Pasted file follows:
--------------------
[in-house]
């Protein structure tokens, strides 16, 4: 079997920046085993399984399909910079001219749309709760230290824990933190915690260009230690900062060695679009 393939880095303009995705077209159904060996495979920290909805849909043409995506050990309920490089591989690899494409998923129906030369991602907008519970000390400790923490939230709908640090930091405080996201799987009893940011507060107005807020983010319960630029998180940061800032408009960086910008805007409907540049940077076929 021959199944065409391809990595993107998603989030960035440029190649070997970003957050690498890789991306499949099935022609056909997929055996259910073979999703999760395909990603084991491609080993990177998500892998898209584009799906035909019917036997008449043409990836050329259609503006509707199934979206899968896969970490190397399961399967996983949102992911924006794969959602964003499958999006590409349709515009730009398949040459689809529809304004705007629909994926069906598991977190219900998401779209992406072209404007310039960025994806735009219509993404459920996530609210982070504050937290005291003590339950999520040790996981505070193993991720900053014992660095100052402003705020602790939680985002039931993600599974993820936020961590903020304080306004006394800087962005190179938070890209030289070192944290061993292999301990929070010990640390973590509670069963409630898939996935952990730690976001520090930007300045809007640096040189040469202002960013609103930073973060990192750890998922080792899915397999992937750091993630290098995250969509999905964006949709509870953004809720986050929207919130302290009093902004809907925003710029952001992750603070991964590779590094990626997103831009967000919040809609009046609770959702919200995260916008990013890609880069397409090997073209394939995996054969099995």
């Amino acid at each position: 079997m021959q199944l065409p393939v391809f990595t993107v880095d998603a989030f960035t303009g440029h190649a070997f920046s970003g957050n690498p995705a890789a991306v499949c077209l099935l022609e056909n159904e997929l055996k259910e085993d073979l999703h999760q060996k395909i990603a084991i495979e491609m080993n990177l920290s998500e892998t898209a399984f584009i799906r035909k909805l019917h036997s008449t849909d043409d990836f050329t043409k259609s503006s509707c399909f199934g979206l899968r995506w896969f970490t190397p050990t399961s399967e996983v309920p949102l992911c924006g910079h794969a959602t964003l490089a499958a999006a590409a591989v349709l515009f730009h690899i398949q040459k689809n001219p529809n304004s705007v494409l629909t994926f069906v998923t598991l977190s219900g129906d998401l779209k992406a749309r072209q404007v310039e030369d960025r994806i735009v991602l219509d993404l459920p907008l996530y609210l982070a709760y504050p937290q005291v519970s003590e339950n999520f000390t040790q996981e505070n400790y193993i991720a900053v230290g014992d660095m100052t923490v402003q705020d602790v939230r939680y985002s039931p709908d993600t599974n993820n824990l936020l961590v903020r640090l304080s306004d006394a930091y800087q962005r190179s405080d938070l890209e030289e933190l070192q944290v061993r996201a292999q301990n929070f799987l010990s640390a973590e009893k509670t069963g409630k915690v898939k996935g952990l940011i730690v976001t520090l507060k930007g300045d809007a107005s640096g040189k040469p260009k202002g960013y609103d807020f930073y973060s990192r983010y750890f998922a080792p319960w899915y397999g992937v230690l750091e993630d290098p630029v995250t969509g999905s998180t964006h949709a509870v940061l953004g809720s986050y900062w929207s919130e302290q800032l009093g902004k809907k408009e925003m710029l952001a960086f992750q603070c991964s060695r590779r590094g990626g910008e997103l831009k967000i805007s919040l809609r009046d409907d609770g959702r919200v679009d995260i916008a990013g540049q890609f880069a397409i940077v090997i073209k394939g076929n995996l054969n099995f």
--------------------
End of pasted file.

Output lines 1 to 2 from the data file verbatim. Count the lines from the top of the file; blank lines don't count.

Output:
[in-house]
């Protein structure tokens, strides 16, 4: 079997920046085993399984399909910079001219749309709760230290824990933190915690260009230690900062060695679009 393939880095303009995705077209159904060996495979920290909805849909043409995506050990309920490089591989690899494409998923129906030369991602907008519970000390400790923490939230709908640090930091405080996201799987009893940011507060107005807020983010319960630029998180940061800032408009960086910008805007409907540049940077076929 021959199944065409391809990595993107998603989030960035440029190649070997970003957050690498890789991306499949099935022609056909997929055996259910073979999703999760395909990603084991491609080993990177998500892998898209584009799906035909019917036997008449043409990836050329259609503006509707199934979206899968896969970490190397399961399967996983949102992911924006794969959602964003499958999006590409349709515009730009398949040459689809529809304004705007629909994926069906598991977190219900998401779209992406072209404007310039960025994806735009219509993404459920996530609210982070504050937290005291003590339950999520040790996981505070193993991720900053014992660095100052402003705020602790939680985002039931993600599974993820936020961590903020304080306004006394800087962005190179938070890209030289070192944290061993292999301990929070010990640390973590509670069963409630898939996935952990730690976001520090930007300045809007640096040189040469202002960013609103930073973060990192750890998922080792899915397999992937750091993630290098995250969509999905964006949709509870953004809720986050929207919130302290009093902004809907925003710029952001992750603070991964590779590094990626997103831009967000919040809609009046609770959702919200995260916008990013890609880069397409090997073209394939995996054969099995």